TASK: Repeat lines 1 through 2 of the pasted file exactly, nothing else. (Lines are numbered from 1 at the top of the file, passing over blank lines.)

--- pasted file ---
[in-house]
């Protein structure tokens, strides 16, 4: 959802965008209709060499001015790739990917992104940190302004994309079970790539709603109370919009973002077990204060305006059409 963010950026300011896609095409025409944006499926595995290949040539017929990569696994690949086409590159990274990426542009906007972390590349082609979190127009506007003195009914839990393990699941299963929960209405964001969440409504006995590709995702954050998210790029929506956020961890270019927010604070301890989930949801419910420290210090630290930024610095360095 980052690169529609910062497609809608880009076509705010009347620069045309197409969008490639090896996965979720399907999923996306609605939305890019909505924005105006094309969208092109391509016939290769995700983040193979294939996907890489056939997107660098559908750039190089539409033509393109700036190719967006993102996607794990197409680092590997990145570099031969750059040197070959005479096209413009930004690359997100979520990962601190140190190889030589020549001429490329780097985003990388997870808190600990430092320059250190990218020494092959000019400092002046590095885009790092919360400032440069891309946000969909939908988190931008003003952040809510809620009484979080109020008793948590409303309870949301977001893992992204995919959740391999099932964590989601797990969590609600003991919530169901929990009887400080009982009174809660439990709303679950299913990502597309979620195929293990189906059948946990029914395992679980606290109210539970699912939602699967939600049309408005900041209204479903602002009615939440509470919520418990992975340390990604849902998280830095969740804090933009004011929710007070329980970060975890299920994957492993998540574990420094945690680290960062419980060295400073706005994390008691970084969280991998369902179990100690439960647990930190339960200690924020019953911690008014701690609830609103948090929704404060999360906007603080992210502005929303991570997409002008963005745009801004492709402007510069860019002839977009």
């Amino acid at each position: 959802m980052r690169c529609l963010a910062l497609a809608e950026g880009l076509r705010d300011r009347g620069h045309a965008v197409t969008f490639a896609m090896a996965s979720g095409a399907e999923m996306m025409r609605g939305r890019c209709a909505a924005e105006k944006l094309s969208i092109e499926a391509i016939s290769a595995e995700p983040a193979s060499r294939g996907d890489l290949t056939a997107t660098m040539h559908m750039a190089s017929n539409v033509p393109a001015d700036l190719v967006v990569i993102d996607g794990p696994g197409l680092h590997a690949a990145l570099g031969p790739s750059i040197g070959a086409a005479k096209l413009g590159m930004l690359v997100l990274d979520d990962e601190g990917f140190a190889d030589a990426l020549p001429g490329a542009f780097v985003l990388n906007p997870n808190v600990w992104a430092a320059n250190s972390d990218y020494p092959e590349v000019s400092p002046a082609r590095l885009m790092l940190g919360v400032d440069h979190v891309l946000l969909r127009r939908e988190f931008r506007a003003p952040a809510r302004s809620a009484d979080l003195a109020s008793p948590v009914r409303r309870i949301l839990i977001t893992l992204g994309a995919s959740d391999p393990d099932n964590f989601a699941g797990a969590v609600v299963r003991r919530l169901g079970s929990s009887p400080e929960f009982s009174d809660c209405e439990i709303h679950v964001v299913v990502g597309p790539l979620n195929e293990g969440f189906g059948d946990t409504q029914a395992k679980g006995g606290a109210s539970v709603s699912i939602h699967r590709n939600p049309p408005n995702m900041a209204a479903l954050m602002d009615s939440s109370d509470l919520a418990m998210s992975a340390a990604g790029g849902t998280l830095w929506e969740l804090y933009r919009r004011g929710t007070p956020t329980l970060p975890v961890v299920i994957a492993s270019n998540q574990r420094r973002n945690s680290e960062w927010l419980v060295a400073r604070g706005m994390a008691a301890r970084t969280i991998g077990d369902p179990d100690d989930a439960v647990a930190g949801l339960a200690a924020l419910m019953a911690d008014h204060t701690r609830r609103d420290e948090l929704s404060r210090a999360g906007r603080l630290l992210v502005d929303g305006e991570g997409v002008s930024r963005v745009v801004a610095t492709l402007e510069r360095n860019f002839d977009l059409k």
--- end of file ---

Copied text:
[in-house]
């Protein structure tokens, strides 16, 4: 959802965008209709060499001015790739990917992104940190302004994309079970790539709603109370919009973002077990204060305006059409 963010950026300011896609095409025409944006499926595995290949040539017929990569696994690949086409590159990274990426542009906007972390590349082609979190127009506007003195009914839990393990699941299963929960209405964001969440409504006995590709995702954050998210790029929506956020961890270019927010604070301890989930949801419910420290210090630290930024610095360095 980052690169529609910062497609809608880009076509705010009347620069045309197409969008490639090896996965979720399907999923996306609605939305890019909505924005105006094309969208092109391509016939290769995700983040193979294939996907890489056939997107660098559908750039190089539409033509393109700036190719967006993102996607794990197409680092590997990145570099031969750059040197070959005479096209413009930004690359997100979520990962601190140190190889030589020549001429490329780097985003990388997870808190600990430092320059250190990218020494092959000019400092002046590095885009790092919360400032440069891309946000969909939908988190931008003003952040809510809620009484979080109020008793948590409303309870949301977001893992992204995919959740391999099932964590989601797990969590609600003991919530169901929990009887400080009982009174809660439990709303679950299913990502597309979620195929293990189906059948946990029914395992679980606290109210539970699912939602699967939600049309408005900041209204479903602002009615939440509470919520418990992975340390990604849902998280830095969740804090933009004011929710007070329980970060975890299920994957492993998540574990420094945690680290960062419980060295400073706005994390008691970084969280991998369902179990100690439960647990930190339960200690924020019953911690008014701690609830609103948090929704404060999360906007603080992210502005929303991570997409002008963005745009801004492709402007510069860019002839977009």